Fin (extended surface)

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Some finned elements

In the study of heat transfer, fins are surfaces that extend from an object to increase the rate of heat transfer to or from the environment by increasing convection. The amount of conduction, convection, or radiation of an object determines the amount of heat it transfers. Increasing the temperature gradient between the object and the environment, increasing the convection heat transfer coefficient, or increasing the surface area of the object increases the heat transfer. Sometimes it is not feasible or economical to change the first two options. Thus, adding a fin to an object, increases the surface area and can sometimes be an economical solution to heat transfer problems.

General case[edit]

To create a tractable equation for the heat transfer of a fin, many assumptions need to be made:

  1. Steady state
  2. Constant material properties (independent of temperature)
  3. No internal heat generation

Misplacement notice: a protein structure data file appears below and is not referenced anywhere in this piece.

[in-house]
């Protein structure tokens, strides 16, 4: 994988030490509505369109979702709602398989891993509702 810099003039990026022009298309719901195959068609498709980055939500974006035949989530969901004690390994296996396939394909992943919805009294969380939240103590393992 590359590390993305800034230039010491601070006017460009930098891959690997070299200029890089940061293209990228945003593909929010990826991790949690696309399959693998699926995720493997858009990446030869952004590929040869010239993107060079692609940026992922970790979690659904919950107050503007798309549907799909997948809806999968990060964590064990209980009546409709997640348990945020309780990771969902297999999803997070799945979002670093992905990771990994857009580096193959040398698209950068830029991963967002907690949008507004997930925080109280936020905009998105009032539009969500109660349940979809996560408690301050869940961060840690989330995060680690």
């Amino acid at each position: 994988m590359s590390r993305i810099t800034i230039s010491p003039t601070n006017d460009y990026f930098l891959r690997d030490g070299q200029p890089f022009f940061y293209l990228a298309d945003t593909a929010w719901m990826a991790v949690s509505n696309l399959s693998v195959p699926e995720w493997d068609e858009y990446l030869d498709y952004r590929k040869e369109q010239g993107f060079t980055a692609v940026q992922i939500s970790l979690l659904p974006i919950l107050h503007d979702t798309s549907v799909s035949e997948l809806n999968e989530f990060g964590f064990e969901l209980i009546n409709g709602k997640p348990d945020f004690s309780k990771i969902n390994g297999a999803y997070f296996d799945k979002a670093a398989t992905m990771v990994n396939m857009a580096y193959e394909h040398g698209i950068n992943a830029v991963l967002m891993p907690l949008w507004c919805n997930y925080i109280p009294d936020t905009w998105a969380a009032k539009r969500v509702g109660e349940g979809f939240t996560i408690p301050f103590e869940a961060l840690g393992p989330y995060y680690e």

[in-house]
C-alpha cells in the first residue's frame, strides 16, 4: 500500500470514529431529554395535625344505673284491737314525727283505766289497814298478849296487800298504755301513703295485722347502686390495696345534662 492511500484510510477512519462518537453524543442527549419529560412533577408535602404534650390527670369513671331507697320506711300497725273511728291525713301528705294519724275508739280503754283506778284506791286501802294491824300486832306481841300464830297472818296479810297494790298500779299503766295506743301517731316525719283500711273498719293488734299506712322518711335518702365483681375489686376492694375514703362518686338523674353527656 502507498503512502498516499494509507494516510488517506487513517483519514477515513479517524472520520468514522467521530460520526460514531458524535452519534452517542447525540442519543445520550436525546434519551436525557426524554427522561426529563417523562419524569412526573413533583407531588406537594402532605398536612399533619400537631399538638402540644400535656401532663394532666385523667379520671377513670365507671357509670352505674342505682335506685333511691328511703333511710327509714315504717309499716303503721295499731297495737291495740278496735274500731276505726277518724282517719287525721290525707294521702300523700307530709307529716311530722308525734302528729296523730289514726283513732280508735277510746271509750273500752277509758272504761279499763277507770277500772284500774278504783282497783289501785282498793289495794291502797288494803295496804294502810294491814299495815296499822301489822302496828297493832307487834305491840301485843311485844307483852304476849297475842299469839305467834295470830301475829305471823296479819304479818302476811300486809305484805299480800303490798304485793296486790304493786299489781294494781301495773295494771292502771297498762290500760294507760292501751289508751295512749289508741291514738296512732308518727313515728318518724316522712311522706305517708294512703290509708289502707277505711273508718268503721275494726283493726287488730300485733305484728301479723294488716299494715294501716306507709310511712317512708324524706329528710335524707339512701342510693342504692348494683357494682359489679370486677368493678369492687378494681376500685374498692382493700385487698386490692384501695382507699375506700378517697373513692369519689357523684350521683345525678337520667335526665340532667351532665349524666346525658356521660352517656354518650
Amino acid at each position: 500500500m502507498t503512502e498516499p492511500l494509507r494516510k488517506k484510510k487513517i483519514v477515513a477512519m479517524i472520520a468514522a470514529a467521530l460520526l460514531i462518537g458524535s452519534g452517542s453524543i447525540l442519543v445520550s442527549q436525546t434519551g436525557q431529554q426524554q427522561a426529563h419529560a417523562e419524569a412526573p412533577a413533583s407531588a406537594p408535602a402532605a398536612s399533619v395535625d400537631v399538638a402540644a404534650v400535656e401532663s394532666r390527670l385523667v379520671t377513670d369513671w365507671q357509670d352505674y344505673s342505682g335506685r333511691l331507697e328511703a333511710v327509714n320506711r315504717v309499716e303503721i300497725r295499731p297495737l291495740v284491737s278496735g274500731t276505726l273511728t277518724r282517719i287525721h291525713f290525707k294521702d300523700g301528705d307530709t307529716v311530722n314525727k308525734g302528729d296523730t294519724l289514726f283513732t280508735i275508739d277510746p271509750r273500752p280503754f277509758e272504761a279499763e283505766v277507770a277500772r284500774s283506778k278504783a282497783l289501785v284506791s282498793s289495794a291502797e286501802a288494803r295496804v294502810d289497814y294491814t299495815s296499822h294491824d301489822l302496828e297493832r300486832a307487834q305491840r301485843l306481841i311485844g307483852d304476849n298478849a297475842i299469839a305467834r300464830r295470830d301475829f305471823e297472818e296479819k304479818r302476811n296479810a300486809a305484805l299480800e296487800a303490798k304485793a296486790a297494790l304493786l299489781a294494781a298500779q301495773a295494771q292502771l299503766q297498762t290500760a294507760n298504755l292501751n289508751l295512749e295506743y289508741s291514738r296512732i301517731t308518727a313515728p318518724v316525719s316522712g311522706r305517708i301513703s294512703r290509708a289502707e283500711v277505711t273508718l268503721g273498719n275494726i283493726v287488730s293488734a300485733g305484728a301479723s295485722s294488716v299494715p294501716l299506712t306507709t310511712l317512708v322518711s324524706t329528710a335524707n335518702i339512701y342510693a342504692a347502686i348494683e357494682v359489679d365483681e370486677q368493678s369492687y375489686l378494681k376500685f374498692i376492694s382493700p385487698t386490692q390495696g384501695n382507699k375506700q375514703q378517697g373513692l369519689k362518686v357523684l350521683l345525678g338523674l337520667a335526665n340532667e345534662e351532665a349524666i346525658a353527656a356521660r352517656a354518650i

4. One-dimensional conduction
  5. Uniform cross-sectional area
  6. Uniform convection across the surface area

With these assumptions, conservation of energy can be used to create an energy balance for a differential cross section of the fin:[1]

Fourier’s law states that

where is the cross-sectional area of the differential element. Furthermore, the convective heat flux can be determined via the definition of the heat transfer coefficient h,

where is the temperature of the surroundings. The differential convective heat flux can then be determined from the perimeter of the fin cross-section P,

The equation of energy conservation can now be expressed in terms of temperature,